Yavatmal - Panjabrao Jagtap was attuned to the cotton woes. But the 45-year-old farmer in Yavatmal's Datodi village has just tasted the bitterness of sugarcane as well.

"I burned all my standing crop because there was no buyer for it," says a flustered Jagtap. He set ablaze over 200 tonnes of his standing sugarcane crop a week ago, shouldering huge losses. His only hope wrests on government compensation.

Close to 1500 tonnes of sugarcane remains uncut on the land of Datodi farmers. It will all wilt in the flames over the next week. They've no option but to burn it.

Across Maharashtra, especially Marathwada, estimates from the Sugar Commissioner's office in Pune and various other independent agencies suggest that an overproduction of sugarcane is crushing farmers. Roughly 50 lakh tonnes of cane is uncut and uncrushed. Farmers are in dire straits.

Sugarcane being transported in Vidarbha. File pic: Jaideep Hardikar.

"It's an irony," notes a local Panchayat Samiti member Vijay Raut, "sugarcane is burning in cotton-rich region."

Datodi village, located in the catchments of two rivers Painganga and Arunavati, turned to sugarcane when the Chief Minister, Vilasrao Deshmukh, called on the debt-ridden cotton farmers of Vidarbha to shift to the sweet cane last year. They are now paying the price.

"Our fertile soil and irrigation facility make sugarcane cultivation possible, so we thought of giving it a try last year," says Prahlad Patil Jagtap, a veteran and a director of now-defunct Shankar Sugar Mill, Bangud, Yavatmal. There was one more strong reason for the farmers to opt for sugarcane crop, instead of cotton.

Vinay Kore, Chairman of Warna Sugar Mill and Maharashtra Transport Minister, decided to run on lease the defunct Jai Kisan Sugar Mill at Bodegaon in Darwha tehsil of Yavatmal district last October. The Warna management promised local farmers that they would buy the entire sugar cane crop, whatever be the costs. Datodi villagers obviously thought they would benefit if the mill revitalised.

But as the international sugar prices collapsed and a bumper crop rolled out in western Maharashtra and Marathwada, the Warna management packed up and left the area, leaving the local farmers to grapple with the shock of huge losses.

The Warna management promised local farmers that they would buy the entire sugar cane crop, whatever be the costs. Datodi villagers obviously thought they would benefit if the mill revitalised.

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Ironically, the host management of the mill, chaired by the former minister and senior Congress leader Manikrao Thakre, has no concern for farmers either.

Just factor this: When Datodi farmers were sinking in despair, the entire cabinet, including the chief minister, was in Yavatmal to attend the wedding of Thakre's son. The problem of sugarcane is not as acute here as it is, say, in Marathwada, but it assumes a different dimension in a debt-ridden Vidarbha, farmers note.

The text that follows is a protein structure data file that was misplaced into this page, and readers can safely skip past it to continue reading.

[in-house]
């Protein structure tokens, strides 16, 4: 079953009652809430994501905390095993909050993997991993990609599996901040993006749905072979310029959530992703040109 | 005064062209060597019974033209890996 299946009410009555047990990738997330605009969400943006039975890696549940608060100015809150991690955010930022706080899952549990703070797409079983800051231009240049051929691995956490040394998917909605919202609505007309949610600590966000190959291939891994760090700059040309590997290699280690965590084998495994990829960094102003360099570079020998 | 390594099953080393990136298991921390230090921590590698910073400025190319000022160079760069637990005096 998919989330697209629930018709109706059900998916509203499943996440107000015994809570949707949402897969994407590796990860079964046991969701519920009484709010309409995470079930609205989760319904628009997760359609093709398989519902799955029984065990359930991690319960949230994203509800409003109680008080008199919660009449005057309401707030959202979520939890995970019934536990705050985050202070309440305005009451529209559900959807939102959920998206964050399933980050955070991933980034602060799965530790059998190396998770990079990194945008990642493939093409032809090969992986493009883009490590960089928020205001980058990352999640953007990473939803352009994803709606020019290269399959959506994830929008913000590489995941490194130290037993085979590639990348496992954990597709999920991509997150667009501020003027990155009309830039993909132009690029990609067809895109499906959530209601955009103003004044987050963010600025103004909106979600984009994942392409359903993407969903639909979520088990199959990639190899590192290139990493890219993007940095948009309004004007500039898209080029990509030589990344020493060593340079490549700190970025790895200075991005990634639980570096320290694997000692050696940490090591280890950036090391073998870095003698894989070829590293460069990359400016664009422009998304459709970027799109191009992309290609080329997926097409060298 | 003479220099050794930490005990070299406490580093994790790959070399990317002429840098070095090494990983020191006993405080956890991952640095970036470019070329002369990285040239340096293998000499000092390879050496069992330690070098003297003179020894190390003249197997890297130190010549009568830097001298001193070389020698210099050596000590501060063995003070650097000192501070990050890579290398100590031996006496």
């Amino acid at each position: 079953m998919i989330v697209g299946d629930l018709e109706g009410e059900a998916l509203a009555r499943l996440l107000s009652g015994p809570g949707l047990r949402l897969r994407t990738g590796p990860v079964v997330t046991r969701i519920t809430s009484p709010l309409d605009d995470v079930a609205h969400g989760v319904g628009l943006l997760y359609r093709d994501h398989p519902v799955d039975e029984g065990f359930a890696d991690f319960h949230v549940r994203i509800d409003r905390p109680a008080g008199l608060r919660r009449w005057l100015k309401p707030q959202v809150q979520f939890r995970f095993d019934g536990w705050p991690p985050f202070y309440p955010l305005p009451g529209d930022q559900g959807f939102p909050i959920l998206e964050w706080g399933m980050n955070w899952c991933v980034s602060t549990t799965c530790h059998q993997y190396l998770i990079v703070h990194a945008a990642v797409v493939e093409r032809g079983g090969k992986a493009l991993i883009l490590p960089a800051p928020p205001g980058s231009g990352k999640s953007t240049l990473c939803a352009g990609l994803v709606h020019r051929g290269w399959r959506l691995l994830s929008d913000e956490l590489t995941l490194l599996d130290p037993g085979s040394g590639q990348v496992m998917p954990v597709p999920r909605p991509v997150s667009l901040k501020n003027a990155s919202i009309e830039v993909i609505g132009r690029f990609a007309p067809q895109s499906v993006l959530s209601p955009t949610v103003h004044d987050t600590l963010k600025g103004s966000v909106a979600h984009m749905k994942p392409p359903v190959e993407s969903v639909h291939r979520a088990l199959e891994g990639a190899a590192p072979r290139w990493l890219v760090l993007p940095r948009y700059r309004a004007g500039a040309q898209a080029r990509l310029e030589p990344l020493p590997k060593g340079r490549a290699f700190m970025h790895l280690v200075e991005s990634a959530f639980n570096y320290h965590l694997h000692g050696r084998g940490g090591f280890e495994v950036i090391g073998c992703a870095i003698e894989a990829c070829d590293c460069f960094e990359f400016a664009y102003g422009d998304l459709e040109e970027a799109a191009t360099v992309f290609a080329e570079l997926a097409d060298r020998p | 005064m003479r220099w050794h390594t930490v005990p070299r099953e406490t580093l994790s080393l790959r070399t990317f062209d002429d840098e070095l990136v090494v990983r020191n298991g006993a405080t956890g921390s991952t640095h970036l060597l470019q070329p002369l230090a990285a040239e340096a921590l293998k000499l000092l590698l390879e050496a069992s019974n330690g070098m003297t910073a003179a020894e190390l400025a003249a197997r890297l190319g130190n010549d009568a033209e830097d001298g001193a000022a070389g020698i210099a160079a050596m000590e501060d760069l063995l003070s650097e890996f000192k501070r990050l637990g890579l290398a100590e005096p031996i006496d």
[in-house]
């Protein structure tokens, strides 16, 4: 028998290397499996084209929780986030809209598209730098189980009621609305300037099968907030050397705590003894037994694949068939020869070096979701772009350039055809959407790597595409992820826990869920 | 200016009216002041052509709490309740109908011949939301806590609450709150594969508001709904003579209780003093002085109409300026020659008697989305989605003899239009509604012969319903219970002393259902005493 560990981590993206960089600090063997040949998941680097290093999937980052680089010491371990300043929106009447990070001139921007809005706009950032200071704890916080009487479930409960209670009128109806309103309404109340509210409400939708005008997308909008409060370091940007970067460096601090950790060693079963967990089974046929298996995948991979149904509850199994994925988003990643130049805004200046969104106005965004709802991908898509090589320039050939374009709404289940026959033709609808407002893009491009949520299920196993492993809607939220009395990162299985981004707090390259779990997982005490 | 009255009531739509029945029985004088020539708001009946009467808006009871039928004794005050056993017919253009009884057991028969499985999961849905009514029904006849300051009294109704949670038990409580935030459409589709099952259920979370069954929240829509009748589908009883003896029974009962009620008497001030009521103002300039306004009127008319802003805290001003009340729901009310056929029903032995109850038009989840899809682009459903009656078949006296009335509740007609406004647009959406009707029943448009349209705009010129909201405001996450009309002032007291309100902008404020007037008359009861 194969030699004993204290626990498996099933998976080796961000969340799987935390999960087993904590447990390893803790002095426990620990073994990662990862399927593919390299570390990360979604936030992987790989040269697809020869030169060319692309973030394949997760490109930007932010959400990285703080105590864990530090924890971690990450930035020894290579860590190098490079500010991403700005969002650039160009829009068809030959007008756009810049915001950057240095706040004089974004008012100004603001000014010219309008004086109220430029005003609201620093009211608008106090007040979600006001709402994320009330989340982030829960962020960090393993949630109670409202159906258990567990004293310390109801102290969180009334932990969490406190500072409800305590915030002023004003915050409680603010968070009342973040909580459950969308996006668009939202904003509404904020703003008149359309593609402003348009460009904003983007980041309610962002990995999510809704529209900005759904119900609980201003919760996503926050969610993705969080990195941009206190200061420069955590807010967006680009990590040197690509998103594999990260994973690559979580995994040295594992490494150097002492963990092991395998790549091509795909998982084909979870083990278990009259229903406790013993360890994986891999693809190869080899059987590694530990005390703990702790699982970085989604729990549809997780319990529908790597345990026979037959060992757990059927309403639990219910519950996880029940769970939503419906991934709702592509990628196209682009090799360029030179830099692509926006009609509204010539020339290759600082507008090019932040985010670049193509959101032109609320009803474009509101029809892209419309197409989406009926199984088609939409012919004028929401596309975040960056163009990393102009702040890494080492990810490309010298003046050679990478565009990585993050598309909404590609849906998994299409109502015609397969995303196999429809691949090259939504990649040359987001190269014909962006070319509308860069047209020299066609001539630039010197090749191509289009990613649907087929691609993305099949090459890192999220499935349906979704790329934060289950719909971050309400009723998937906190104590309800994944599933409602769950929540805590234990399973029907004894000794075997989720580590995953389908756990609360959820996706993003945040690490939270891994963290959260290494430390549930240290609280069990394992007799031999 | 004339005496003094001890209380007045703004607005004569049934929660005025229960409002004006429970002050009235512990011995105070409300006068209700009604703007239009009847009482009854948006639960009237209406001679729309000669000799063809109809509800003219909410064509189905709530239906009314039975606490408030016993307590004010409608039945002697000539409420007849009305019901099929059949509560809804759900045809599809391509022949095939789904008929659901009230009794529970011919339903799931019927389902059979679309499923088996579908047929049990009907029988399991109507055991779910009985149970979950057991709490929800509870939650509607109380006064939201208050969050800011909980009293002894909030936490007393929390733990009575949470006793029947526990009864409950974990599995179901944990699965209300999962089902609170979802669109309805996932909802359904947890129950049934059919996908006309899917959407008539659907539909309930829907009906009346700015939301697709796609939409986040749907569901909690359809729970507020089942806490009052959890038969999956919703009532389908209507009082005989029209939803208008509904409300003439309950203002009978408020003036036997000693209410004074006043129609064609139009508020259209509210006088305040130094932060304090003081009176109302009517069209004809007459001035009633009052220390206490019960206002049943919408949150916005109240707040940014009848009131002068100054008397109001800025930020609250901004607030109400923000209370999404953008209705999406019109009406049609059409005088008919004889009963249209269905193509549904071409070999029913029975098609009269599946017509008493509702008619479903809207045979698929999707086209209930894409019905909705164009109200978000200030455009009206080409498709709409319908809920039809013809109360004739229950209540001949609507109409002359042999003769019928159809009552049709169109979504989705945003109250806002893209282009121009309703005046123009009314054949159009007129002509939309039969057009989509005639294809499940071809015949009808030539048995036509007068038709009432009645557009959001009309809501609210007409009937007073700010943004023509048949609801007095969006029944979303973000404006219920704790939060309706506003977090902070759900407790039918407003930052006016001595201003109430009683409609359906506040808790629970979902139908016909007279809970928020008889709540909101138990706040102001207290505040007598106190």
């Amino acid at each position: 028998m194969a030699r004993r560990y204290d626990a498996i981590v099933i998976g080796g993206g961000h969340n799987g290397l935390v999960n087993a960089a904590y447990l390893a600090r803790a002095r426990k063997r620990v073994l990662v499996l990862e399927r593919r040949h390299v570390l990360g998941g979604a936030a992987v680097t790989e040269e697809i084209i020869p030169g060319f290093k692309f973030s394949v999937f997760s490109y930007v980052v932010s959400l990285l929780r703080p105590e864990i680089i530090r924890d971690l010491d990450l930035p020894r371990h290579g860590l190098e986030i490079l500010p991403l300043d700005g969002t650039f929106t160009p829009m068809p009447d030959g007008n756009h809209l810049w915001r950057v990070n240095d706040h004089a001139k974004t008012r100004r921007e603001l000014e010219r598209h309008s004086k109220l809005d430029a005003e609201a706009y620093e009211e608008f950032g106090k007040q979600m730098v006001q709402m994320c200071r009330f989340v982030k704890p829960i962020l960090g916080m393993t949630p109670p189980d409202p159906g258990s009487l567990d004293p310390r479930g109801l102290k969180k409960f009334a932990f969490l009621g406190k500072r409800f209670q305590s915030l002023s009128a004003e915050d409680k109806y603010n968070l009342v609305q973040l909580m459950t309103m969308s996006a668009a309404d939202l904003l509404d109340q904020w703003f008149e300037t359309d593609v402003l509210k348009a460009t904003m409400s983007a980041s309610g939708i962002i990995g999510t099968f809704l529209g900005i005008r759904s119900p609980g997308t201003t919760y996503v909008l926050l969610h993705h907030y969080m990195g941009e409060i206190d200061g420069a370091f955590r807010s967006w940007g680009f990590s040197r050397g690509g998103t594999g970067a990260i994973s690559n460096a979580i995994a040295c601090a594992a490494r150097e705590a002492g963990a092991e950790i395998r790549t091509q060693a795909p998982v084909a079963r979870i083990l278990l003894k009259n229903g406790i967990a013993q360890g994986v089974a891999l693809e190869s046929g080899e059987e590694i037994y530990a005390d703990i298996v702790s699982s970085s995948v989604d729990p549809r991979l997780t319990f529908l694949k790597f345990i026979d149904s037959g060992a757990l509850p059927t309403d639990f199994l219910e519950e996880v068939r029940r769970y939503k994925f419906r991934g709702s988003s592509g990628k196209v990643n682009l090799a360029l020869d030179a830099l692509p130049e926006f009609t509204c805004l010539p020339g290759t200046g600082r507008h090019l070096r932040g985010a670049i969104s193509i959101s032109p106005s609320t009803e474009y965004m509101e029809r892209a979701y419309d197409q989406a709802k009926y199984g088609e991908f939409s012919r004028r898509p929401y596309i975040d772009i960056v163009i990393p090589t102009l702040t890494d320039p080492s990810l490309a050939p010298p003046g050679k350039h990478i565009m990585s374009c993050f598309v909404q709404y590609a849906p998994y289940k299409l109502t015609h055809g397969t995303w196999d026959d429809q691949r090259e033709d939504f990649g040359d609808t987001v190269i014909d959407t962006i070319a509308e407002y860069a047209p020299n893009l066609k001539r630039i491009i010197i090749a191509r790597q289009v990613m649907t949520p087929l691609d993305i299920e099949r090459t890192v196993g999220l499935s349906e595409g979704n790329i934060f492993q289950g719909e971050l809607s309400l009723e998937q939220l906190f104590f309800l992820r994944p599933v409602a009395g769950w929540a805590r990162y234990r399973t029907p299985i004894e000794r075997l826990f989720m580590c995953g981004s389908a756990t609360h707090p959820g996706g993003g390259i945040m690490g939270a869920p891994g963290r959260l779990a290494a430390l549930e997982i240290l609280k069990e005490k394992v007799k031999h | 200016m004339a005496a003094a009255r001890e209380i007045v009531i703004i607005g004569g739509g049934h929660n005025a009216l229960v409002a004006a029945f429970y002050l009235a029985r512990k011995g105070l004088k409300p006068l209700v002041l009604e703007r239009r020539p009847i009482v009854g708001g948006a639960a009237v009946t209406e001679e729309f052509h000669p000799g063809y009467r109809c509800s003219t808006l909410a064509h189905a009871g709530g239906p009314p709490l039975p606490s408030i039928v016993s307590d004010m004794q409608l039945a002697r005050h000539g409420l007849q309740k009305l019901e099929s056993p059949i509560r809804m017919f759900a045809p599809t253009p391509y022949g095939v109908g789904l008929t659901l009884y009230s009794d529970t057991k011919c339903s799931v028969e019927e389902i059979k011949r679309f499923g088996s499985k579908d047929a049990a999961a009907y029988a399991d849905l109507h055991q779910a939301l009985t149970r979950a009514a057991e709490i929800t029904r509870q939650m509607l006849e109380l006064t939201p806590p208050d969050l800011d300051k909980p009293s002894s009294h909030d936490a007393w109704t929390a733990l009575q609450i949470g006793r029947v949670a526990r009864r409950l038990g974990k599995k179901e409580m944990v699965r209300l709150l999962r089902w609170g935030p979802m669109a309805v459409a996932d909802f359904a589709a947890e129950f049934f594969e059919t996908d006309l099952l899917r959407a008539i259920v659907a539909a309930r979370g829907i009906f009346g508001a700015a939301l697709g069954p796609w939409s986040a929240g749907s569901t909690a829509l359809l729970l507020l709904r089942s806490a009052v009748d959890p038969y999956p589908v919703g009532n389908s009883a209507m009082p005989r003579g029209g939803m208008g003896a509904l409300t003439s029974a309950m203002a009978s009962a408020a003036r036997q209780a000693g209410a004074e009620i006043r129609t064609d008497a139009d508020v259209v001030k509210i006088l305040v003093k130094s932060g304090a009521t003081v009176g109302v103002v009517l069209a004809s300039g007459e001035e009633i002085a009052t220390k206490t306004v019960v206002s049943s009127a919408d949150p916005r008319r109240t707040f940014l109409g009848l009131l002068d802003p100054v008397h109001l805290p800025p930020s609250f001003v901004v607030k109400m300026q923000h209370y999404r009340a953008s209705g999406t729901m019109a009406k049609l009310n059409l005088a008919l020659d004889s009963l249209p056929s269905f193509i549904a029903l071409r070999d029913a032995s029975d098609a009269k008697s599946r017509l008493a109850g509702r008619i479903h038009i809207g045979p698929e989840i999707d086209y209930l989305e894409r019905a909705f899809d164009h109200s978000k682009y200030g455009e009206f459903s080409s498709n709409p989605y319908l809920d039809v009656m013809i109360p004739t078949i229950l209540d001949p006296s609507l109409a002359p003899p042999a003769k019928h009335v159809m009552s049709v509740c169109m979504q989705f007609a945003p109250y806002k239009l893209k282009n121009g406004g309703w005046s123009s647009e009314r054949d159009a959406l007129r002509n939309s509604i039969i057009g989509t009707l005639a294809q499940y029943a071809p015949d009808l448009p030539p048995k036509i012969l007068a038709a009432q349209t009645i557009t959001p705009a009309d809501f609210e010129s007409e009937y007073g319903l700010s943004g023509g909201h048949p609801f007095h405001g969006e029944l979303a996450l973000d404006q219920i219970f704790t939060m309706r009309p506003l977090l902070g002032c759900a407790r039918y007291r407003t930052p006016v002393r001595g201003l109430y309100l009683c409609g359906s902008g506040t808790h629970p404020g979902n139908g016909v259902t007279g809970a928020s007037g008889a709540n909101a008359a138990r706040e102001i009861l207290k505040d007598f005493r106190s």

"In a region devastated by deepening agrarian crisis, promotion of sugarcane is a prescription for disaster," warns Vijay Jawandhia, a farmers' leader in Wardha.

Why would the farmers not take the extreme step, in such a case, ask farmers of the village. In Yavatmal, about 11000 hectares of land have come under sugarcane. But farmers ask who will purchase the crop next year, when mills are defunct?

Take this: As many as 13 of the 16 sugar cooperative mills in Vidarbha are closed – an estimated liability of all the mills put together is to the tune of Rs.1500 crores. What is more, the celebrity politicians of the region own all the sugar mills.

Only one is operational in its full capacity, while two others are operating at 50 per cent capacity. Mismanagement and lack of sugarcane availability in the areas are among the major factors for the closure of sugar mills in entire Vidarbha.

One sugar mill can crush up to four lakh tonnes of sugarcane in a crushing season. Farmers say there was no point in sanctioning so many sugar mills in Vidarbha, when the government knew sugarcane couldn't be cultivated in the region that is almost entirely rain-fed. "It's a massive loot of the public money," they say.

"I can't dare cultivate sugarcane this time around, after this bitter experience," says Vishnu Patil Jagtap, another farmer who has had to burn his crop on five acres of land. "The Bodegaon mill bought only half of my yield," he informs.

Datodi's total loss on account of unpurchased sugarcane is a meagre Rs.15 lakhs, compared to the phenomenal losses borne by the Marathwada cane farmers. For the entire state, the cane problem is getting worse with farmers burning the crop in the fields. But the fallout of sugarcane crisis in Vidarbha could be manifold.

"A small trigger is enough to knock the fragile village economy in the region," warns Jawandhia. "Indebted farmers will have no option but to die."